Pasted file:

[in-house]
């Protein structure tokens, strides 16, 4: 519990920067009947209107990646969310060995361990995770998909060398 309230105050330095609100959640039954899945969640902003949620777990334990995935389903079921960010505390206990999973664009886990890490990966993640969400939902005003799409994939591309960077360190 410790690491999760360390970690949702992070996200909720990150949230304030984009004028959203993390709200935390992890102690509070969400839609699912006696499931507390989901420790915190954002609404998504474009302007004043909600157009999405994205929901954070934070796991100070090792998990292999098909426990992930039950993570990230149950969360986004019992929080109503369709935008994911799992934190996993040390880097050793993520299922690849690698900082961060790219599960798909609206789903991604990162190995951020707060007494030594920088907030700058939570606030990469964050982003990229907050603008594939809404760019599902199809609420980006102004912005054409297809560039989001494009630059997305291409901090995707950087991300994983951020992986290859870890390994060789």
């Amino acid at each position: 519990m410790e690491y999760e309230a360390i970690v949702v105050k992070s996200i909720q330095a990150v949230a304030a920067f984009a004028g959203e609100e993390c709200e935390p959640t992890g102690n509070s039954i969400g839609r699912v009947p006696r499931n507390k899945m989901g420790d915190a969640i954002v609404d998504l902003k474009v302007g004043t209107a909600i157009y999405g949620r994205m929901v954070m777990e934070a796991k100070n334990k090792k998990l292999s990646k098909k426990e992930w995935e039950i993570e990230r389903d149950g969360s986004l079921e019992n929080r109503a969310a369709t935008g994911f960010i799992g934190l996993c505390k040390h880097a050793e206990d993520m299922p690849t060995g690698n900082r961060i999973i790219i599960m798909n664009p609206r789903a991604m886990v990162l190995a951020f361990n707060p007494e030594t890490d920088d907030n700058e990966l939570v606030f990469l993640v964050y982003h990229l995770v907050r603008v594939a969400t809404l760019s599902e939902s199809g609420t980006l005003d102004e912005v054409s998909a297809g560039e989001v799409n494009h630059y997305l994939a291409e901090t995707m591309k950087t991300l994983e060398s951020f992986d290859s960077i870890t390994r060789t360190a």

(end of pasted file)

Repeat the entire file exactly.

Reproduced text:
[in-house]
């Protein structure tokens, strides 16, 4: 519990920067009947209107990646969310060995361990995770998909060398 309230105050330095609100959640039954899945969640902003949620777990334990995935389903079921960010505390206990999973664009886990890490990966993640969400939902005003799409994939591309960077360190 410790690491999760360390970690949702992070996200909720990150949230304030984009004028959203993390709200935390992890102690509070969400839609699912006696499931507390989901420790915190954002609404998504474009302007004043909600157009999405994205929901954070934070796991100070090792998990292999098909426990992930039950993570990230149950969360986004019992929080109503369709935008994911799992934190996993040390880097050793993520299922690849690698900082961060790219599960798909609206789903991604990162190995951020707060007494030594920088907030700058939570606030990469964050982003990229907050603008594939809404760019599902199809609420980006102004912005054409297809560039989001494009630059997305291409901090995707950087991300994983951020992986290859870890390994060789």
């Amino acid at each position: 519990m410790e690491y999760e309230a360390i970690v949702v105050k992070s996200i909720q330095a990150v949230a304030a920067f984009a004028g959203e609100e993390c709200e935390p959640t992890g102690n509070s039954i969400g839609r699912v009947p006696r499931n507390k899945m989901g420790d915190a969640i954002v609404d998504l902003k474009v302007g004043t209107a909600i157009y999405g949620r994205m929901v954070m777990e934070a796991k100070n334990k090792k998990l292999s990646k098909k426990e992930w995935e039950i993570e990230r389903d149950g969360s986004l079921e019992n929080r109503a969310a369709t935008g994911f960010i799992g934190l996993c505390k040390h880097a050793e206990d993520m299922p690849t060995g690698n900082r961060i999973i790219i599960m798909n664009p609206r789903a991604m886990v990162l190995a951020f361990n707060p007494e030594t890490d920088d907030n700058e990966l939570v606030f990469l993640v964050y982003h990229l995770v907050r603008v594939a969400t809404l760019s599902e939902s199809g609420t980006l005003d102004e912005v054409s998909a297809g560039e989001v799409n494009h630059y997305l994939a291409e901090t995707m591309k950087t991300l994983e060398s951020f992986d290859s960077i870890t390994r060789t360190a």